What Are The Benefits of Meditation?
The benefits of meditation are seemingly endless. It reduces stress, improves sleep, improves our cardiovascular and immune system, it helps us become more aware and it helps us feel more gratitude towards the gifts in our lives. It helps us be happier, more peaceful and enjoy our life. It benefits our mental and emotional well-being.
Specifically for parents, it can help us deal with the inevitable stress that comes with raising children. It helps us manage our own emotions so we can be calmer and balanced, helping us to stop yelling, or lashing out. When used as a contemplative practice it helps us adjust the lens through which we see out children’s challenging behaviour. It can be a way where we can problem solve our current parenting challenges. In a world where we are so busy with our children, it can be a time where we can just be still. It can help us sleep better, feel better about ourselves and our lives. All of this then has a flow on effect to our children.
When we meditate we are calmer, more gentle and respectful parents. We are connected with our children on a deeper level. We are conscious parents, not swept up in what we feel we should be doing, and instead, be the type of mum we want to be.
If you could add only one thing into your parenting toolbox, I would highly recommend meditation be it. It helps you, and in turn, will help every aspect of your life and your parenting.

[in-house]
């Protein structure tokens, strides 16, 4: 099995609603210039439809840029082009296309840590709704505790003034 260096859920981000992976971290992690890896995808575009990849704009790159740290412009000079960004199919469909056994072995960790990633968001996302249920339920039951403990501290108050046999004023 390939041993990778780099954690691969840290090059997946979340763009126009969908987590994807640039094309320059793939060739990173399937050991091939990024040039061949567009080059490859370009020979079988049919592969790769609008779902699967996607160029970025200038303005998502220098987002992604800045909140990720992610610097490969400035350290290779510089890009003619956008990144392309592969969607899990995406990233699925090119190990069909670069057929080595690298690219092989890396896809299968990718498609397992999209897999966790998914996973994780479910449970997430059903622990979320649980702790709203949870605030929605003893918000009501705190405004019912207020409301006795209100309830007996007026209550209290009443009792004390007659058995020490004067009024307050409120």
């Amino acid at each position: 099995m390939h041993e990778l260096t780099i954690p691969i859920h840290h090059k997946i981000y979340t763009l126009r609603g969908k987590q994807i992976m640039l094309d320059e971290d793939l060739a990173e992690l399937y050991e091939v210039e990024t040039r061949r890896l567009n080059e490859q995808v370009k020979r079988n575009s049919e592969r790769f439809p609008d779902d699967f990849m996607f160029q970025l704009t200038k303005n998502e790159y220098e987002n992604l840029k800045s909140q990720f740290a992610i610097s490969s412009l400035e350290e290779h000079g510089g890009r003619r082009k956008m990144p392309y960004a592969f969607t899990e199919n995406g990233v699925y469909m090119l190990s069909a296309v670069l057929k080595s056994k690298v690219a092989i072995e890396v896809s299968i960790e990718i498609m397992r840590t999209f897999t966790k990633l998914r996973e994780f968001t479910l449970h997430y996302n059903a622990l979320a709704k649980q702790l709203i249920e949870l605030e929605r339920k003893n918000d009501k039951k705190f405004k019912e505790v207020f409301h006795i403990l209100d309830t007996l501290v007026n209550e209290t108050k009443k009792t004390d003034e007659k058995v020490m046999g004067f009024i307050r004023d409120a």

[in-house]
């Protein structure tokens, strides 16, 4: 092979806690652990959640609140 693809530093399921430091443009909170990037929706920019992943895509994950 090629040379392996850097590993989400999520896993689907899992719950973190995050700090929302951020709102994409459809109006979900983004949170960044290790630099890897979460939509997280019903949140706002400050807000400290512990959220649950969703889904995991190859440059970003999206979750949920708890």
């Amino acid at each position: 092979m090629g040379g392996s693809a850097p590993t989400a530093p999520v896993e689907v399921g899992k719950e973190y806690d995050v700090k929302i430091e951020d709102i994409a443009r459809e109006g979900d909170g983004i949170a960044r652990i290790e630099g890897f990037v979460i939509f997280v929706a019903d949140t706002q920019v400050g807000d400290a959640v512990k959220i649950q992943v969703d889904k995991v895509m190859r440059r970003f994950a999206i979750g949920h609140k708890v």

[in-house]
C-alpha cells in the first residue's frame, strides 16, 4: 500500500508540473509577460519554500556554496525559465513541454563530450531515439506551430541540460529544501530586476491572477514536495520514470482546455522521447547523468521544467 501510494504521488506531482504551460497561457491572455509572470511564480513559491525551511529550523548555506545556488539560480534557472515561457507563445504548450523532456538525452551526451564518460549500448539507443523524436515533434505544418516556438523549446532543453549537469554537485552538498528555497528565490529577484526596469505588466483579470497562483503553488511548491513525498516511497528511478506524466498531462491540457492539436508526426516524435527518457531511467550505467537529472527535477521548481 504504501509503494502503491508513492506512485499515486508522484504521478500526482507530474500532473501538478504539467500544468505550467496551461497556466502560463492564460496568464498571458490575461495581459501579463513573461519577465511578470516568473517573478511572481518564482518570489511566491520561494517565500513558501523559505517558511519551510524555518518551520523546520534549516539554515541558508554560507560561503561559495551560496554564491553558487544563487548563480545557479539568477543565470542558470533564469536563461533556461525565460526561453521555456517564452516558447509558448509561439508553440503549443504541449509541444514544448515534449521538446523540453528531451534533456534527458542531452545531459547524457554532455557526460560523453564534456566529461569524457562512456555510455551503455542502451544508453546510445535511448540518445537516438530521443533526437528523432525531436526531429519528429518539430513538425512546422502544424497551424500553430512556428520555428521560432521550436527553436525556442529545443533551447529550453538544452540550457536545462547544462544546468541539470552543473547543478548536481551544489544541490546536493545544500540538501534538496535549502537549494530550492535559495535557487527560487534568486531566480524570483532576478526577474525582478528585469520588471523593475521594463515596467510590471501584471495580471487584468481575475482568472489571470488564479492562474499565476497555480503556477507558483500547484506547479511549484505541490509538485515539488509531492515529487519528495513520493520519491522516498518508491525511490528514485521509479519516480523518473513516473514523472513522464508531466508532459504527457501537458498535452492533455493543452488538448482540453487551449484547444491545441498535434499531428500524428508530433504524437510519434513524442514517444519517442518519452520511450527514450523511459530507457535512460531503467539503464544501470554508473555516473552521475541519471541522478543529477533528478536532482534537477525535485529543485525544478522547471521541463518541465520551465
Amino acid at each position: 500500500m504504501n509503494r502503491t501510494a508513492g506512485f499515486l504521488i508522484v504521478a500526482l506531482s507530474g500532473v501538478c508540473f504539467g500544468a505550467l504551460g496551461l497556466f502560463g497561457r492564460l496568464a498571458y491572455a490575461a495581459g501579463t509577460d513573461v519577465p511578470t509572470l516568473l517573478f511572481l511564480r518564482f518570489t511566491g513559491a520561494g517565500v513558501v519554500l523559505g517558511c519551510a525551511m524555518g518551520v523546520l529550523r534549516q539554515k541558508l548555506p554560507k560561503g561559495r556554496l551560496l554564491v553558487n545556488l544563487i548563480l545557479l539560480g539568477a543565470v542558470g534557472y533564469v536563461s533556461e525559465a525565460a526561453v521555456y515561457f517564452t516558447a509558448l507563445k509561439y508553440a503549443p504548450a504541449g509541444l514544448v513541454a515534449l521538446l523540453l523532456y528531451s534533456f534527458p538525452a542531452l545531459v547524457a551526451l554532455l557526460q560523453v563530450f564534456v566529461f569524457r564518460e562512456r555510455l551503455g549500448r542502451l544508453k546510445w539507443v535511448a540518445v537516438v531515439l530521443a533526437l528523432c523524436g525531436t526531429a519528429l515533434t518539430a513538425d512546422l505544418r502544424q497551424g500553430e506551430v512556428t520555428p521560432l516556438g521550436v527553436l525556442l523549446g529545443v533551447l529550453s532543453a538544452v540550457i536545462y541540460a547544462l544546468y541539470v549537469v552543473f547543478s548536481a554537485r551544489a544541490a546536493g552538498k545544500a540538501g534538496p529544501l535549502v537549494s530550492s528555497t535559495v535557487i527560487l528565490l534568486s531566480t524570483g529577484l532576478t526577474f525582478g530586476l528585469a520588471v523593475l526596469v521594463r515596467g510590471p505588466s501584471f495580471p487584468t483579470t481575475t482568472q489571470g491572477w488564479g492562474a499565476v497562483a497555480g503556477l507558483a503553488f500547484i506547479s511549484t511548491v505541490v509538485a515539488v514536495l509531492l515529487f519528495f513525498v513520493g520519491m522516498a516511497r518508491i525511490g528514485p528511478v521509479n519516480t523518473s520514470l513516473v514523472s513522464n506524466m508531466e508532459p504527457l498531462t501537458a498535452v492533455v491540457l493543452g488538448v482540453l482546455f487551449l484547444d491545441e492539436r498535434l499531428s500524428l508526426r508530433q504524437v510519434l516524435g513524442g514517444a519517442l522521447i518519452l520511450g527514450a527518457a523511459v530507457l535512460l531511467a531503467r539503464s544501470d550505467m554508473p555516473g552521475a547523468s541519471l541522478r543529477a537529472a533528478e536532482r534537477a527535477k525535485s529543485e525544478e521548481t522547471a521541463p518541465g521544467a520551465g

Meditation can even be taught to our kids. It can help them in the same way it helps us. Help our children manage the stress and anxiety with being a child (particularly those teenage years!). It can help with academic ability by reducing stress associated with school and learning. It can help set up a practice that will support them for the rest of their lives, and what parent wouldn’t want that for their kids!
How Can We Meditate?
When I mention meditation to mums, I’m often met with the “I don’t have time” response. It’s true that most mums are incredibly busy. However, if you’ve got time to waste flicking through Facebook or collapsing on the couch at the end of the day watching mindless TV, then you have time to meditate! I love to teach mums a mindfulness meditation technique which doesn’t even require you to remove yourself from your children’s presence, so it can be done anywhere! There are no excuses!